A digital mindset will be crucial to helping SMEs recover from the international trade slump caused by Covid-19. Governments will need to play their role too.
Just how much will the economic crisis affect exports from emerging Europe this year? A great deal, according to a recent Focus Economics Consensus Forecast.
The forecast predicts exports from the 23 countries of the region to decrease 14.25 per cent, although some will be worse hit than others. The 11 CEE-EU countries will see a 10.6 per cent drop, while Armenia, Belarus and Azerbaijan look set to be hardest hit with 15.5, 18.7 and 26.2 per cent reductions in exports respectively.
“The current Covid-19 economic crisis will certainly have a significant effect on international trade: according to the IMF, it is expected to shrink by some 10 per cent in 2020,” says Dionizy Smoleń, director in the public sector team at PwC Poland.
“Nonetheless, we believe there is a real opportunity for an upturn in international trade growth in the coming years if organisations seize the opportunities for transformation. E-commerce presents a major channel for recovery and even increasing trade flows during the pandemic. According to data from eMarketer, the global online shopping market is expected to grow by 16.5 per cent in 2020.”
Trade shows have been essential sales and communication tools all over the world for many centuries. Whereas around 20 per cent of German companies exhibited goods abroad 15 years ago, the figure is now twice as high. However, 2020 has seen the mass cancellation of trade fairs. In a good year, such events generate 28 billion euros in revenue for convention centres, hotels, restaurants, airlines and other service providers in Germany, which has four of the world’s ten largest venues.
This year, revenues have dropped by two-thirds.
Rafał Glazik, financial manager at the Gdańsk International Fair Co., says that the uncertainty related to planning – not only in the event industry but in general – does not help businesses operate and has forced organisers move some of their events online.
“Not being confident that an event will – or will not – take place at a given time, sudden changes connected with new restrictions, rescheduling, are challenging,” he tells Emerging Europe. “Another challenge is to find a quality and well-priced tool that will guarantee a high-quality fair. There is still room for improvement here: prices vary from a few thousand to a few hundred thousand euros and unfortunately not many providers can prove their experience and guarantee quality.”
We are yet to see how this will affect the future of trade fairs. According to the ifo Institute, even after Covid-19, trade fair companies will have to prepare for business to be more difficult. Almost 40 per cent of the German industrial companies that have exhibited at trade fairs in the past intend to reduce their participation in such events.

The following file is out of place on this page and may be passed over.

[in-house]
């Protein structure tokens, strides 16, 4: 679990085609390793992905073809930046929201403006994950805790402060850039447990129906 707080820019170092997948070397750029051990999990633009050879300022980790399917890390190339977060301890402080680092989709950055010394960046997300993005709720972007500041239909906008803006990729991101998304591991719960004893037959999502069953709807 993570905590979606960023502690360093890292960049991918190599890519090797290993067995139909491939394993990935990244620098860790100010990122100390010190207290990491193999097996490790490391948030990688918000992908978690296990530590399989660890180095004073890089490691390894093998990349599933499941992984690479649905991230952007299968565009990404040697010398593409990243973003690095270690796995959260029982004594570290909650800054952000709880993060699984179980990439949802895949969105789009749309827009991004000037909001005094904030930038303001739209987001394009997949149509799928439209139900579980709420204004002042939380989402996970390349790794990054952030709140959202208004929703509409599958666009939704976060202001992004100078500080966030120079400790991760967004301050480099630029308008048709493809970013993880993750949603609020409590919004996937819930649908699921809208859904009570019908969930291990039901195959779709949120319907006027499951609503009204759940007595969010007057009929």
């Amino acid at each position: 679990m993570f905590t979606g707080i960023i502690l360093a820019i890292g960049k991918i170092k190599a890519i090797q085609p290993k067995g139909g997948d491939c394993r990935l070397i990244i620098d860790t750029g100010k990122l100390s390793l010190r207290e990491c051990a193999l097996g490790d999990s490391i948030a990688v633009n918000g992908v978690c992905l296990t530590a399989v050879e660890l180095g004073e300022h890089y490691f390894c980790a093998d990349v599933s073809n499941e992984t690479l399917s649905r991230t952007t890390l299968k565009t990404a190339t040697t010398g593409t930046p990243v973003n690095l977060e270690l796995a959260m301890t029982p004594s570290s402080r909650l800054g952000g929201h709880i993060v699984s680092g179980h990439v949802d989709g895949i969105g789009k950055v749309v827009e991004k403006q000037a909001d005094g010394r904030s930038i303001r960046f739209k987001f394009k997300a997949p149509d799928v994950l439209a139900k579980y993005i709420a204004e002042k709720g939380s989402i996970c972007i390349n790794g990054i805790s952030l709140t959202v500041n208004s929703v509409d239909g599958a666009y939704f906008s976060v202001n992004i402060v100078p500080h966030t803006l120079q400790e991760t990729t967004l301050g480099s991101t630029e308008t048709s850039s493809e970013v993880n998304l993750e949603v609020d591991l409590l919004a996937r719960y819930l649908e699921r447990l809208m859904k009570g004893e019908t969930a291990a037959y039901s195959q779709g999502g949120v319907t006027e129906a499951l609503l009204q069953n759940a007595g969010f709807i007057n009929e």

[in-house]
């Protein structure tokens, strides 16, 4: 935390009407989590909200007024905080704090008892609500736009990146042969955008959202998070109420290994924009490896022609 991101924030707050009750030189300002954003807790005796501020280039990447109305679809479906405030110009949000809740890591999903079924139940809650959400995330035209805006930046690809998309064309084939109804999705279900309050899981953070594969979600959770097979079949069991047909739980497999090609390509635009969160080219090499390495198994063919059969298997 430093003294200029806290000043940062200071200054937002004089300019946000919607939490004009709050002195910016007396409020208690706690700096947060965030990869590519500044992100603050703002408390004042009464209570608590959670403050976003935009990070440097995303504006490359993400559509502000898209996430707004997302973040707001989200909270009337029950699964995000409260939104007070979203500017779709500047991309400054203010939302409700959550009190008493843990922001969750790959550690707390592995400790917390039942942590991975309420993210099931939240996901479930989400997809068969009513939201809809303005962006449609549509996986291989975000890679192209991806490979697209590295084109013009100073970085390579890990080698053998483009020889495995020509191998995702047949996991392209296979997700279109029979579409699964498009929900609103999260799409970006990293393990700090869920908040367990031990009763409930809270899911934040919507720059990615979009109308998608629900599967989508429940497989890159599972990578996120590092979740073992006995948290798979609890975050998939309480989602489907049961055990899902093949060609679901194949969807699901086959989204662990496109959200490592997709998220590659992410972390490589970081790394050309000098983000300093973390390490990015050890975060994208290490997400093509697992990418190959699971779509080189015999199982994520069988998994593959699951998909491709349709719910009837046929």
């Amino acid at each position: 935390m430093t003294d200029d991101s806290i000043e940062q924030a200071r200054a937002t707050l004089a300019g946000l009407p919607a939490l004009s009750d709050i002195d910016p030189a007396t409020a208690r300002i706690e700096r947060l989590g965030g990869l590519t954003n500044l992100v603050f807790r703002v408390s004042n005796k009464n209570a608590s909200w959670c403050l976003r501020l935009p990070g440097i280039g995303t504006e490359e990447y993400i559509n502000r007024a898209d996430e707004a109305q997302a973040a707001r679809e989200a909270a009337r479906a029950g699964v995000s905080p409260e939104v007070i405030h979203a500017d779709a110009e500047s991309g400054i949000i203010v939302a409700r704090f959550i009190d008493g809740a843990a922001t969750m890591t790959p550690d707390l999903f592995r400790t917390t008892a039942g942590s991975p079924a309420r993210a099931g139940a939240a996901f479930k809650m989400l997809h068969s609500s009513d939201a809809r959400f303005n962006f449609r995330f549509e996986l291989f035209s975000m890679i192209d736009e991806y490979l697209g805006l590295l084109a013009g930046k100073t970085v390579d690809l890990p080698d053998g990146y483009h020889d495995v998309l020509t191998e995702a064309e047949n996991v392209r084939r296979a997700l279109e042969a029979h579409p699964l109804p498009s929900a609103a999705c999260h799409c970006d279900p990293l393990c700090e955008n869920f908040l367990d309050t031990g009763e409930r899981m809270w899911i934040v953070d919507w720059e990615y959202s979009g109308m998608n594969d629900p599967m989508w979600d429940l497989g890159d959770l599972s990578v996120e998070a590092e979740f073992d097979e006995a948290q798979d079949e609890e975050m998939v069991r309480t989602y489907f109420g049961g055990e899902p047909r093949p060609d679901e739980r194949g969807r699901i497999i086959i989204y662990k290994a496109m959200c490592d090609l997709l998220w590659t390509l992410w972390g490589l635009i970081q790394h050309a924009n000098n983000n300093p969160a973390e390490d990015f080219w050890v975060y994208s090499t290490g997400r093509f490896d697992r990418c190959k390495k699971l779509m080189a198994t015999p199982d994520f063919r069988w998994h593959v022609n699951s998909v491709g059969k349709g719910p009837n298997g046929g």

For small and midsize companies (SMEs), trade fairs have been a window on the world. They could be, however, complemented by digital solutions. According to a Facebook and Small Business Roundtable survey run among 86,000 small businesses in the United States, 51 per cent of businesses increased online interactions with their clients to adapt to the crisis.
Also, 36 per cent of self-employed personal businesses that use online tools report that they are conducting all their sales online, and 35 per cent of businesses say that have changed operations to expand the use of digital payments.
A survey in Hungary, released in June, indicated that while 24 per cent of small and medium firms intend to return to their pre-Covid business method, as many as 41 per cent would rather continue with the business model developed during the pandemic.
“Access to knowledge and relevant information is also the key to helping companies find their niche on foreign markets and start exporting,” says Paweł Oleszczuk, manager in the public sector team at PwC Poland. “During the pandemic, more than ever we can see an increase in different trade promotion events being organised digitally, thus enabling the participation of a number of companies that in the past were not able to take part. Online events such as webinars, trade fairs and conferences will be important to helping companies find their way to economic recovery in the future and should be widely promoted through means such as business portals.”
Governments taking the lead
Governments play a major role in helping SMEs and this role starts by realising the importance of their digitalisation for economic growth, job creation and productivity.
Incorporating SME digitalisation should be high on the policy agenda as they are a powerful game changer for the economy. It enables SMEs to transform and compete on a larger scale and reach global markets by doing business online.
“The last three quarters have shown that the role of trade and investment promotion agencies (IPAs) has never been more important. With a mass cancellation of international trade and investment-related events, they need to find innovative ways of providing businesses with reliable and up-to-date information about business opportunities,” Peter Ryan, principal at Ryan Strategic Advisory, tells Emerging Europe.
“Those that did this well were agencies that embraced digital channels to communicate seamlessly with those firms already on the ground, while luring new ones with a well-rounded value proposition.”
Emerging Europe’s investment promotion research, published in June, showed that amidst the spring lockdown, only about 40 per cent of websites run by investment promotion agencies across the 23 emerging Europe countries provided some information and guidance about IPA support during the pandemic
Only two agencies offered additional innovative technology solutions to support investors during the Covid-19 crisis.
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